Dr. Sanders L. Willson
You know, interpreting the Bible today is different than interpreting the Bible in the age of the apostles because we have 2,000 years of history. And everybody who interprets the Bible does it from a particular sociological location. We've all been trained in given ways. So, today we're all beneficiaries of the early church, of the medieval church, of the Reformation, of the revival periods. Every nation has its own history, and we have more experience in applying Christian doctrine now than even the apostle Paul would have had. We've seen it over 2,000 years. So we take the advantages of all that history and apply it to the application of truth to our people today.

Dr. Ghassan Khalaf (translation)
When we compare the early church 2,000 years ago and the church today, we can see that many things are the same because man is still the same and Christ is still dealing with the same issues in humans. But we see that circumstances have changed. And the church back then had to face certain circumstances, and the church today has to face different circumstances. For example, the framework for life in the early church was always persecution. The church was pursued. The Jews wanted to oppose it. And when it spread in the Roman Empire, the Roman authorities wanted to persecute the Christians. And all New Testament writings were full of comforting promises because of that persecution. So, we find lots of encouragement to believers living in distress and torment. The promises in the New Testament are multiplied to strengthen the faith of those who were suffering from persecution. Christians lived in caves and worshiped in homes. When they worshiped, they couldn't do it loudly. They sang their hymns and prayers softly so their neighbors wouldn't hear them because they were persecuted all the time. They didn't worship in places designated for worship as it is today. Today we have churches that have benches, pulpits, impressive lights and large spaces. These things were not available in those days … There is the possibility of openness and worship in specific places. But we also see something similar to what was going on in the early church, even more so in some countries, especially the Arabic countries, where some still worship in hidden places. They are careful that no one tells on them. And here we find heroism in the Christian life. We find persistence and perseverance despite difficult trials. In fact, even today, the Christian church provides more martyrs than any other religion, if you read the news bulletins issued by the United Nations. Therefore, the Christian faith is a heroic faith because it has always lived through pain and confrontation, and yet still lifts up the name of Christ on high and perseveres out of loyalty to him.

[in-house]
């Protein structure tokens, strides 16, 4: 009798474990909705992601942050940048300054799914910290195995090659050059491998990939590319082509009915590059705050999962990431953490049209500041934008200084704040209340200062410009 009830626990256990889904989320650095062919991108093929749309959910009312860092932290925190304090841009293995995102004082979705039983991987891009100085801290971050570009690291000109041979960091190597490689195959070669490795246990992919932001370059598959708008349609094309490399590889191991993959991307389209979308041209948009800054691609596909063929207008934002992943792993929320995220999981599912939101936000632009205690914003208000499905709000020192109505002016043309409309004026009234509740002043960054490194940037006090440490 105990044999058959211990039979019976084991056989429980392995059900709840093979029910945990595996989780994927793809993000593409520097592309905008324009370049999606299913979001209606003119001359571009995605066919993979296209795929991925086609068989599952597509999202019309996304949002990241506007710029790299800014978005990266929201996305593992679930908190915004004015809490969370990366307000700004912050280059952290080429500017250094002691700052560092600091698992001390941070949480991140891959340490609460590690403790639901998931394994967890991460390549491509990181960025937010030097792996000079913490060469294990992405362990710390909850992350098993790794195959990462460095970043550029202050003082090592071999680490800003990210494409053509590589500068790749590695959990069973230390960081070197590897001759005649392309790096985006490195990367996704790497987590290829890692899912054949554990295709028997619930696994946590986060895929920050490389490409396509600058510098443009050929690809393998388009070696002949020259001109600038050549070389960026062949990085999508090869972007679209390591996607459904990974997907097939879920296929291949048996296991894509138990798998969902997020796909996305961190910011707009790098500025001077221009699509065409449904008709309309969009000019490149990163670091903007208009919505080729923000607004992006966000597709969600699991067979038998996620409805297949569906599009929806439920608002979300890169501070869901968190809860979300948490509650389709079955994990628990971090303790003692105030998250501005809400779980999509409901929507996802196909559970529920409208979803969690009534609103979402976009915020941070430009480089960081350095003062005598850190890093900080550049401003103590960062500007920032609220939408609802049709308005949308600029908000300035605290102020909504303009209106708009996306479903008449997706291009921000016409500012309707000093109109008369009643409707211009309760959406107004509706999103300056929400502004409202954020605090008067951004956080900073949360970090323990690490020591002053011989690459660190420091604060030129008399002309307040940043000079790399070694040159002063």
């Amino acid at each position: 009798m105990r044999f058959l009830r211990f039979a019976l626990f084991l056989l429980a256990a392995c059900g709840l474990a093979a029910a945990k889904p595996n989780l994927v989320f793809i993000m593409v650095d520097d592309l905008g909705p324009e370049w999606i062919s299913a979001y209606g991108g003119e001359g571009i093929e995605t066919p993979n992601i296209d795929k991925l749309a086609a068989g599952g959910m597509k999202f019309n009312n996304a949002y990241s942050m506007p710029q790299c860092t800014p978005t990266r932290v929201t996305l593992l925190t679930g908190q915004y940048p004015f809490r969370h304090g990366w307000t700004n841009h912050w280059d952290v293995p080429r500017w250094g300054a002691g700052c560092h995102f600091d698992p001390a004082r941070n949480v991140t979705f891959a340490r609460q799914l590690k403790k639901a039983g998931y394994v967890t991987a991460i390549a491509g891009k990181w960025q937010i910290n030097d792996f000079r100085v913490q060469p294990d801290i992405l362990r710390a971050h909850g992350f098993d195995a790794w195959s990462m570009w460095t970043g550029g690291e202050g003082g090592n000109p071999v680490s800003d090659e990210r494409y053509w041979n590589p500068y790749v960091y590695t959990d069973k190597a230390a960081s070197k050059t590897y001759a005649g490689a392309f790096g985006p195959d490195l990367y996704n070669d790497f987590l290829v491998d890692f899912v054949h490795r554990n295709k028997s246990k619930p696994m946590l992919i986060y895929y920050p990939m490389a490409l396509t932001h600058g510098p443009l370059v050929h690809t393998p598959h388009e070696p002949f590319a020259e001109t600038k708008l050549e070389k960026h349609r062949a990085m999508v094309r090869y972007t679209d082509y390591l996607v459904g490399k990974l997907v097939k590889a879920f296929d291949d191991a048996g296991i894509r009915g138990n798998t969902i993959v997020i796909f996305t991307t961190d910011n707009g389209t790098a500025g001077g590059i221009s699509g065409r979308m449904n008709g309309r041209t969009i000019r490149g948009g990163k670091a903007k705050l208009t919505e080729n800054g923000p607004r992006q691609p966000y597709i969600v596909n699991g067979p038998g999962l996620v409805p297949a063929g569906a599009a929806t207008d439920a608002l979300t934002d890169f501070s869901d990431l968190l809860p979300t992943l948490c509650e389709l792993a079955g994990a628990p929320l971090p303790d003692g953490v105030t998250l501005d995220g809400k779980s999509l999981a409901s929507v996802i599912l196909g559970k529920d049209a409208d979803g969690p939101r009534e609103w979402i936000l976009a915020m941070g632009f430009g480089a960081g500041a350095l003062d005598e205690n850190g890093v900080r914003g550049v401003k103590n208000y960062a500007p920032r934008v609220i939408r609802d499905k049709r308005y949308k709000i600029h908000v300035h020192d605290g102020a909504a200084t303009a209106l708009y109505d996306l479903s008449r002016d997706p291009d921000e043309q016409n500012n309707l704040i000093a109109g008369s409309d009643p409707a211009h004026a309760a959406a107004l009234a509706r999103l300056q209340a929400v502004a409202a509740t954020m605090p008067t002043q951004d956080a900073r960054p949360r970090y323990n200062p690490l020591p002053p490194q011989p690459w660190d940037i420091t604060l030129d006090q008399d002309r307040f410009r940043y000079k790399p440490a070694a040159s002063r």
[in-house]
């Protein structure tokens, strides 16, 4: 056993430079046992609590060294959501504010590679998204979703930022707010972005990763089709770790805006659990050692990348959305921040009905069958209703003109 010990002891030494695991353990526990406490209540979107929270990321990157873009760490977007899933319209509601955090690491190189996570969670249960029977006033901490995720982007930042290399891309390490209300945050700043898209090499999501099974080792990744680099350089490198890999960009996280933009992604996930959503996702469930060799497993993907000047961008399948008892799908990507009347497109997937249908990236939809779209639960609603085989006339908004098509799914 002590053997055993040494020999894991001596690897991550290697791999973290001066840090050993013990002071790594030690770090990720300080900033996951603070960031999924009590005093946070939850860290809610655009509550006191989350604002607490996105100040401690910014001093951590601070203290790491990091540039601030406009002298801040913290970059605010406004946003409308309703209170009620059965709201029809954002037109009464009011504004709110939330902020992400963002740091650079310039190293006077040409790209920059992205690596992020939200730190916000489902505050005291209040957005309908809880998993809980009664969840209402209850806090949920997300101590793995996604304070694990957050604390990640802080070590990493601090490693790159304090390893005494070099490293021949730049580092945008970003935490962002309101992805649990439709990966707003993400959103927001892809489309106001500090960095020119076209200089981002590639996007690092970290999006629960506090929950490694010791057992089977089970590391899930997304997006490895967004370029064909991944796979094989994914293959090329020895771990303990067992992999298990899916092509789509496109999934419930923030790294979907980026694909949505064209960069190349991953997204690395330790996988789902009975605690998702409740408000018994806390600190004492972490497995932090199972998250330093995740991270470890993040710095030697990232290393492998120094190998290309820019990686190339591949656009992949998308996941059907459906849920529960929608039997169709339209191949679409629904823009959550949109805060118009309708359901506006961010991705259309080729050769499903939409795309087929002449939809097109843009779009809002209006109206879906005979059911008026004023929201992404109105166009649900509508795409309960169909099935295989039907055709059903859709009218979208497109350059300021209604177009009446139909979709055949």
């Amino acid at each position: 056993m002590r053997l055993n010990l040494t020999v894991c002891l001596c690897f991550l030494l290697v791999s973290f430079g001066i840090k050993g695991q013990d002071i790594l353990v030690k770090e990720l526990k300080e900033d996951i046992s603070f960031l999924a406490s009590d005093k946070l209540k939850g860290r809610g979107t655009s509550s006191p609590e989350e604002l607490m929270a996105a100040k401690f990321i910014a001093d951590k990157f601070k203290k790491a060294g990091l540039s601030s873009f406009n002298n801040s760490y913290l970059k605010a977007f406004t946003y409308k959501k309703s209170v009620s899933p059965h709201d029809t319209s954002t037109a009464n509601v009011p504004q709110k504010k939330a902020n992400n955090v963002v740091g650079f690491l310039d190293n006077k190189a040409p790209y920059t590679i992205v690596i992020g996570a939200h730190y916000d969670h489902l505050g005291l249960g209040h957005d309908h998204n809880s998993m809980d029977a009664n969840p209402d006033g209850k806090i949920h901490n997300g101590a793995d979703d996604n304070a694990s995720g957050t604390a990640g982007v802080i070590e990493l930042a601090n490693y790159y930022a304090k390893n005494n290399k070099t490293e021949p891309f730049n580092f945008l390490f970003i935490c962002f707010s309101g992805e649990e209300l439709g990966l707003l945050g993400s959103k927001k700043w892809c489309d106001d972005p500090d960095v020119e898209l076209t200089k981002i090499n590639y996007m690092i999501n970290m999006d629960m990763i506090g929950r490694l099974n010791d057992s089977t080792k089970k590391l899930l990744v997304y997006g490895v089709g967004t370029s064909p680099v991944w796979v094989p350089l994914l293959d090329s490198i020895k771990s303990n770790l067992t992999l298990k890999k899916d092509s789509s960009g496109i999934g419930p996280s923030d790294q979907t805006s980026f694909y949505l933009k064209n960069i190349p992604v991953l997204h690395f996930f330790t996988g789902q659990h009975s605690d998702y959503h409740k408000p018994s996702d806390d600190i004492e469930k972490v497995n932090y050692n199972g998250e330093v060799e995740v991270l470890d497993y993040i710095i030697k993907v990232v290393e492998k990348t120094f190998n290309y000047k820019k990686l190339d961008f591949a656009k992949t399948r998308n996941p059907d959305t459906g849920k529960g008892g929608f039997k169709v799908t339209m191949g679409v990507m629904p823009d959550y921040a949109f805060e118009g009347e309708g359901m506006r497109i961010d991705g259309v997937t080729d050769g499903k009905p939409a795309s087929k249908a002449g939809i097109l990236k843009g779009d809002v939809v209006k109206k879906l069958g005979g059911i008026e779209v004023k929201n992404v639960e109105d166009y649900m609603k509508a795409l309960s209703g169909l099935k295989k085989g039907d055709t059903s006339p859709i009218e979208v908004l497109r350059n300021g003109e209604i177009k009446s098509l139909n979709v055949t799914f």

Question 7: